Breaking down information silos – Part 1

This was previously posted on our blogspot and has been migrated to this blog.  Enjoy! – The Vorsite Team
What do you do when the customer gives you a couple of Excel Spreadsheets and you are asked to “expose the data” in SharePoint using PerformancePoint? Make things happen!

Previously Posted by Pui Chee Chan

As a Program Manager at Vorsite Corp., I was recently asked to run this project. I pretty much walked away from the initial internal project briefing wondering how to translate “make it pretty”; “wow me!” etc. into user requirements. But, it’s my job to scope the requirements and see structure in “chaos” – should be a walk in the park, right?

Here are the facts:
– Two Excel Spreadsheets containing data pulled from different data source. Several hidden worksheets with columns performing vlookup/complex if-else statements to derive values for use in multiple pivot tables representing the data in different views

So, what’s the problem with using the Excel spreadsheets?

I like to approach problem using a scenario. So, picture this:

You are a new hire in the Marketing group. As a Business Unit Manager, You are responsible to track budget spend and keep management informed of how you spend the money. Because of the nature of the business, you have to collaborate with several other business units/external vendors to run a full marketing campaign. As a result, you distribute your budget among several individuals. So, you have a group of people who commit to spending X amount of your money but you have no visibility to the actual amount until the invoices go through the financial systems. You quickly realize that you need to look at multiple systems to follow the money trail. The monthly meeting is tomorrow – where do you look? Jim, your analyst, said the latest Excel reports are stored in the shared network drive – access is open to all – can you trust the data? Where do you start? Over 10 campaigns and it’s already 2 in the morning. Do you even need to be concerned at all? Or maybe you can simply pray that forecast always equal actual in real life.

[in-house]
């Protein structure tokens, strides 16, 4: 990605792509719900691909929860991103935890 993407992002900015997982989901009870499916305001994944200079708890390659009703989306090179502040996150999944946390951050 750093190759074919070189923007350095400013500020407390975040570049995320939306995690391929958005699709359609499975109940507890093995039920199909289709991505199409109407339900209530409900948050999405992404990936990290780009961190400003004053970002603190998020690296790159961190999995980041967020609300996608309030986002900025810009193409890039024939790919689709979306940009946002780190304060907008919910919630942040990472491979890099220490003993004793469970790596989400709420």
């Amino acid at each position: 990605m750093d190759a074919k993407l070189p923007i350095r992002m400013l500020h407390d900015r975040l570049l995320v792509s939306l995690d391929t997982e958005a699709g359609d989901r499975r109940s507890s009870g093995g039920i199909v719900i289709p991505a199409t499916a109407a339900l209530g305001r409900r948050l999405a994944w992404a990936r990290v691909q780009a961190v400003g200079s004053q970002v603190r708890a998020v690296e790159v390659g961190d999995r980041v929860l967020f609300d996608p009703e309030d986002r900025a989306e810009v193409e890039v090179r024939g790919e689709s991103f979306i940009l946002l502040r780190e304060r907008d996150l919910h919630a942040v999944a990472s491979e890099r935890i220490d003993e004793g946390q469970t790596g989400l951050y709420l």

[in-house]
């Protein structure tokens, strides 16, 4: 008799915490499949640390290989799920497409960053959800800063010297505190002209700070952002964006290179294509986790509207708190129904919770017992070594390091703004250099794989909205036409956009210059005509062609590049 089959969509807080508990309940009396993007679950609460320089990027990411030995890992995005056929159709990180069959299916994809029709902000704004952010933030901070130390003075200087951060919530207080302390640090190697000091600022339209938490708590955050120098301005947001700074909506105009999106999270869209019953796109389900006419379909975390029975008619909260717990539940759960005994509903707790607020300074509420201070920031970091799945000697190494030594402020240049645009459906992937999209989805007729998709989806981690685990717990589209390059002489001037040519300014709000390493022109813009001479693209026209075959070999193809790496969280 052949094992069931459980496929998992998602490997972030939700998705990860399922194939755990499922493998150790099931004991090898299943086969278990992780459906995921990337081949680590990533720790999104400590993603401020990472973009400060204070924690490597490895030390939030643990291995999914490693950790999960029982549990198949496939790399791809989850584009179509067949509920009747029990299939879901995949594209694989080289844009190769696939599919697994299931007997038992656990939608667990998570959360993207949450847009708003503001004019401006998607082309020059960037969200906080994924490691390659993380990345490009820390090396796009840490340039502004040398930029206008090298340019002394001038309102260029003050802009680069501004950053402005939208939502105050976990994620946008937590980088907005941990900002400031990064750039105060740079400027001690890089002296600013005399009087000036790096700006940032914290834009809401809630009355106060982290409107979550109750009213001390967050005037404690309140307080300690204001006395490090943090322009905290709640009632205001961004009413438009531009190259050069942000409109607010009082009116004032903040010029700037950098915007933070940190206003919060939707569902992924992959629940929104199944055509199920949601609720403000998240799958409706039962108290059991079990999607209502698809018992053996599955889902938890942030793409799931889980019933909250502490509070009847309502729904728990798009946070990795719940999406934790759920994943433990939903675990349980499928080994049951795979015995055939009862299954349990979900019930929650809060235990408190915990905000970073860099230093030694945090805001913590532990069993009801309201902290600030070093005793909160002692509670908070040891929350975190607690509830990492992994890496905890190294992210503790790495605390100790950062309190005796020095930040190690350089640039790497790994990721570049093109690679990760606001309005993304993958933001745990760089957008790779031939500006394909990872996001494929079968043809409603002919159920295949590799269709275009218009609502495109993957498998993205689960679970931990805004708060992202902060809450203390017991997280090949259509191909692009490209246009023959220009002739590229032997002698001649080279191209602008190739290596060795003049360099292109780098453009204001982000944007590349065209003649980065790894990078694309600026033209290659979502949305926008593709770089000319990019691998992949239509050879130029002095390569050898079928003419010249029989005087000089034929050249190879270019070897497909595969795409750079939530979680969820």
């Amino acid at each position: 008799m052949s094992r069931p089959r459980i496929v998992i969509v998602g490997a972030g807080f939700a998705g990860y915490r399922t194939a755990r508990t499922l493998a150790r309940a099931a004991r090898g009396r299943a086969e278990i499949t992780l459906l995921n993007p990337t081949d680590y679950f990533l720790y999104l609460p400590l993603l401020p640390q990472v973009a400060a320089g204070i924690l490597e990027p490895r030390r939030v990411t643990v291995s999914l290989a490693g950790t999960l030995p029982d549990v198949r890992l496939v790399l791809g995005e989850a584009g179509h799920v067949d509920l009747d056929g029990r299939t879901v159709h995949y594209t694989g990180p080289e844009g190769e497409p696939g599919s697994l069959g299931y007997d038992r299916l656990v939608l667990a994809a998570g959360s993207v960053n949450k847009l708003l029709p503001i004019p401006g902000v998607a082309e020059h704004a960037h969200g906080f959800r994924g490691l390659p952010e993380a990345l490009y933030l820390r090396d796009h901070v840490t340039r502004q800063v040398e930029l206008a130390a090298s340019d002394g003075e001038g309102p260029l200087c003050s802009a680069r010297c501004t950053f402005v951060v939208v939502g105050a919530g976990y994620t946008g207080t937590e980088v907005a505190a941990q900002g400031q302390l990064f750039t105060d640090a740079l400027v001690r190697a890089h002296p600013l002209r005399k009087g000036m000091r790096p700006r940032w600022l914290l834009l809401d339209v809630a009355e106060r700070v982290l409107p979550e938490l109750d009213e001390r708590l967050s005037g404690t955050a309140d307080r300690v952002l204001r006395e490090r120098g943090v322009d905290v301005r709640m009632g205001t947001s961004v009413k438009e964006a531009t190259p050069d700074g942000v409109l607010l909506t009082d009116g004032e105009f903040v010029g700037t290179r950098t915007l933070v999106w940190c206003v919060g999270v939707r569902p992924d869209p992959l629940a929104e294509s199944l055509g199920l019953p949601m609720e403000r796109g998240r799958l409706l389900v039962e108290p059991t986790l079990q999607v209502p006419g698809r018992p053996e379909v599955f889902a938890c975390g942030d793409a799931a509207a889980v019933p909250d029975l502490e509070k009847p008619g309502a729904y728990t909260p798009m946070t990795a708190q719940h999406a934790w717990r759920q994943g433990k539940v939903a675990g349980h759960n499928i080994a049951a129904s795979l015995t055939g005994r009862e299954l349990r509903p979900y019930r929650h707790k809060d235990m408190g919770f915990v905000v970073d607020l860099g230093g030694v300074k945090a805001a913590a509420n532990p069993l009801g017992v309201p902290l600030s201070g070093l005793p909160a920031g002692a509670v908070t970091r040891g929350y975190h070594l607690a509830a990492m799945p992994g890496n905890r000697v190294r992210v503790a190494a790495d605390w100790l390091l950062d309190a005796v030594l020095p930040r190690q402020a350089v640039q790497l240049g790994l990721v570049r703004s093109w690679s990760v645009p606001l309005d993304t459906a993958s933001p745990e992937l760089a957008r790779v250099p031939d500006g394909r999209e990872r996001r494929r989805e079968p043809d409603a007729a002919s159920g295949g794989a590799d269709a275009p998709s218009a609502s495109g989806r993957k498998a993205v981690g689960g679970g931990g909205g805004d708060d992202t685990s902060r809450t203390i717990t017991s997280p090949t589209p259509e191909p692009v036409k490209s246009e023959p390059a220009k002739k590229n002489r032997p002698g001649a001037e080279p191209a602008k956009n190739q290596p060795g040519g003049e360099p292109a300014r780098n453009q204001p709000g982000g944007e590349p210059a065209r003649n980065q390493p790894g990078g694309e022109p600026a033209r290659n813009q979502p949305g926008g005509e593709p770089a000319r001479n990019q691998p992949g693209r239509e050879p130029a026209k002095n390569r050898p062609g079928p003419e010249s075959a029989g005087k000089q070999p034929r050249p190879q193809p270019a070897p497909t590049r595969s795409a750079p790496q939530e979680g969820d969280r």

Don’t take me wrong. I love Excel. And I marvel at the complexity of these two reports. I just think that it should be easier when you need more information. Plus, nothing prevents me from tweaking the figures to my advantage. If everybody brings a different copy of the report to the meeting, how can decision makers gain true insights into business performance?

If I got you hooked so far – stay tuned for more…


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